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City of Cave Junction v. State

Court of Appeals of Oregon

December 6, 2017

CITY OF CAVE JUNCTION, an Oregon Municipal Corporation, Plaintiff-Appellant Cross-Respondent,
v.
STATE OF OREGON; Oregon Health Authority; and The Honorable Kate Brown, Governor of the State of Oregon, Defendants-Respondents Cross-Appellants, and Susan HAYES, Defendant-Respondent, and ASSOCIATION OF OREGON COUNTIES and League of Oregon Cities, Intervenors-Respondents Cross-Respondents.

          Argued and submitted February 9, 2016.

         Josephine County Circuit Court 14CV0588; Pat Wolke, Judge.

          J. Ryan Kirchoff argued the cause for appellant-cross-respondent. With him on the opening brief was James Holmbeck Kirchoff, LLC. With him on the supplemental brief was Kirchoff Law Offces, LLC.

          Peenesh H. Shah, Assistant Attorney General, argued the cause for respondents-cross-appellants. With him on the answering and cross-opening brief were Ellen F. Rosenblum, Attorney General, and Anna M. Joyce, Solicitor General. With him on the cross-reply and supplemental briefs were Ellen F. Rosenblum, Attorney General, and Paul L. Smith, Deputy Solicitor General.

          [289 Or. 217] Rob Bovett and Sean E. O'Day argued the cause and fled the joint supplemental brief for respondents-cross-respondents. With them on the joint answering and cross-answering brief was Katherine Thomas.

          No appearance for respondent Susan Hayes.

          Before Ortega, Presiding Judge, and Lagesen, Judge, and Garrett, Judge.

         Case Summary:

         At the time the underlying action was initiated, Cave Junction's municipal code required its businesses to obtain licenses and comply with municipal, state, and federal laws. The city initiated this declaratory judgment action to clarify its obligations in light of the conflict between the federal Controlled Substances Act (CSA) and state marijuana laws. The city sought a declaration that House Bill 3460 (2013), Senate Bill 1531 (2014), and Senate Bill 863 (2013) were preempted by the CSA and, for that reason, did not displace the city's authority to require marijuana business licensees to comply with federal law, even though such compliance would be impossible. Held: Due to two changes in state and local law, the appeal no longer presented a justiciable controversy; House Bill 3400 (2015) authorized local governments to enact bans on medical marijuana dispensaries and Cave Junction no longer bans such dispensaries. Resolution of the issue presented by this appeal would not have a practical effect on the city because the city no longer seeks to prohibit medical marijuana dispensaries. The Court of Appeals also rejected intervenors' argument that the appeal was not moot, holding that the declaration that the intervenors sought in their complaint (and obtained) was narrower, and, even if it could be construed more broadly, the issue was not ripe for review.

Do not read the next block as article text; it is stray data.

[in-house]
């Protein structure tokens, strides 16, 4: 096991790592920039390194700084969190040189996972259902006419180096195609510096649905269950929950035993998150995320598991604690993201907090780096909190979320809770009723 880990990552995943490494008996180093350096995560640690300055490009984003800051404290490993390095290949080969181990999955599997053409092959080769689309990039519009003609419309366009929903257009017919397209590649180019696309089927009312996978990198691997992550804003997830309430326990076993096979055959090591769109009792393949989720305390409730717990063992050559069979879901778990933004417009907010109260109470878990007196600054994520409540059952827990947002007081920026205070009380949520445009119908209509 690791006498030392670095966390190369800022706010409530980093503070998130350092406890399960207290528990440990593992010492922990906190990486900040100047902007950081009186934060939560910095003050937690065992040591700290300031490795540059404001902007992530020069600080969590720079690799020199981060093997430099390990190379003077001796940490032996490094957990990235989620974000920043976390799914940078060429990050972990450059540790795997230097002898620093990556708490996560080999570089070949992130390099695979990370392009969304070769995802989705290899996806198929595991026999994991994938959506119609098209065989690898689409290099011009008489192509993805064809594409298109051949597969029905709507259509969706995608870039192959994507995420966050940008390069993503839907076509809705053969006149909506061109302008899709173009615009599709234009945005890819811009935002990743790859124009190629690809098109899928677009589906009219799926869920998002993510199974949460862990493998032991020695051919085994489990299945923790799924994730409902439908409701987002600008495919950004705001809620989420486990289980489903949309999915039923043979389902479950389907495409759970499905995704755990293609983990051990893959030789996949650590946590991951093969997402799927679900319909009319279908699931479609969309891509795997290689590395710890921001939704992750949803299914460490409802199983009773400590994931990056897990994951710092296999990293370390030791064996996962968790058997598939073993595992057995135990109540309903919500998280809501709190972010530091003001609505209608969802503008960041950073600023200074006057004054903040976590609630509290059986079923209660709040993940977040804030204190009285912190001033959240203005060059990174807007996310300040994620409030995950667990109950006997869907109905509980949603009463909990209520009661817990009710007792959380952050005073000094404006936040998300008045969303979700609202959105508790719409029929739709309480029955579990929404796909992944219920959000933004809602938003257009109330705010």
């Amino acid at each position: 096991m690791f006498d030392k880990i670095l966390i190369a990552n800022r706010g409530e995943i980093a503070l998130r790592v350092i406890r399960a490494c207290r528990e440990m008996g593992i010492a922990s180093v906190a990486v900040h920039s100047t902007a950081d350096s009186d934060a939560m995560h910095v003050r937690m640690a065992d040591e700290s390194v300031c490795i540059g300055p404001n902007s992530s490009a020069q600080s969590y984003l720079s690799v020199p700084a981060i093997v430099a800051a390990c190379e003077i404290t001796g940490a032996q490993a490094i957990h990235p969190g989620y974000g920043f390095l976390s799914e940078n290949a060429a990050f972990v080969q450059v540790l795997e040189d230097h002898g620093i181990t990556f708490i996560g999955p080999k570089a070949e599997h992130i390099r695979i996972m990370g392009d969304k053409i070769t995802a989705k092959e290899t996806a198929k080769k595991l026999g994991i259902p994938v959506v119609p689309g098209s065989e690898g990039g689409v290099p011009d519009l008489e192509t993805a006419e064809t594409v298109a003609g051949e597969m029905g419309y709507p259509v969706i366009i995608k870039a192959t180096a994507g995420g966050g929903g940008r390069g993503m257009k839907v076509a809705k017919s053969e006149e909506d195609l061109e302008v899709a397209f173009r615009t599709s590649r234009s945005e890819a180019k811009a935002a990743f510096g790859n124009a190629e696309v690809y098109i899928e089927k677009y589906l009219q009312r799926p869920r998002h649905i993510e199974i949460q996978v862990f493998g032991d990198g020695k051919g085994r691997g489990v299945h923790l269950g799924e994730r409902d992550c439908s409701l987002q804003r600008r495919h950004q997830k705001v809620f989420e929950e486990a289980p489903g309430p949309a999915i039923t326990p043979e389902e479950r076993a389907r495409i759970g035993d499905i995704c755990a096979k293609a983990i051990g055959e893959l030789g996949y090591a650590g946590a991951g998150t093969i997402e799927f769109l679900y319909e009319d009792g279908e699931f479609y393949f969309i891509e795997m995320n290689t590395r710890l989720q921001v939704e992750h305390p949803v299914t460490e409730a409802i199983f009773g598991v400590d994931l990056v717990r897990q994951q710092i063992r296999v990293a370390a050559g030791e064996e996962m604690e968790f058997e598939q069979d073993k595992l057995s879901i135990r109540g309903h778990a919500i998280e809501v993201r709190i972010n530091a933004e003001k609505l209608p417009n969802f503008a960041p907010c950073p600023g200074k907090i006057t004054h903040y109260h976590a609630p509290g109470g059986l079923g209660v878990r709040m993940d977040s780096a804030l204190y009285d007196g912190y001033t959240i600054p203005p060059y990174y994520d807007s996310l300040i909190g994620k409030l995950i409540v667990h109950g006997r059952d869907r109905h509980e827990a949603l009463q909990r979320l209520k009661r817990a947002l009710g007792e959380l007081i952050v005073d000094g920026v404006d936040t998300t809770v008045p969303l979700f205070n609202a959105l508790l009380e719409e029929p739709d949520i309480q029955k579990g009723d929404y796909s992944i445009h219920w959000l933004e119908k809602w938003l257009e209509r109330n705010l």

Appeal and cross-appeal dismissed.

          [289 Or. 218]

          LAGESEN, J.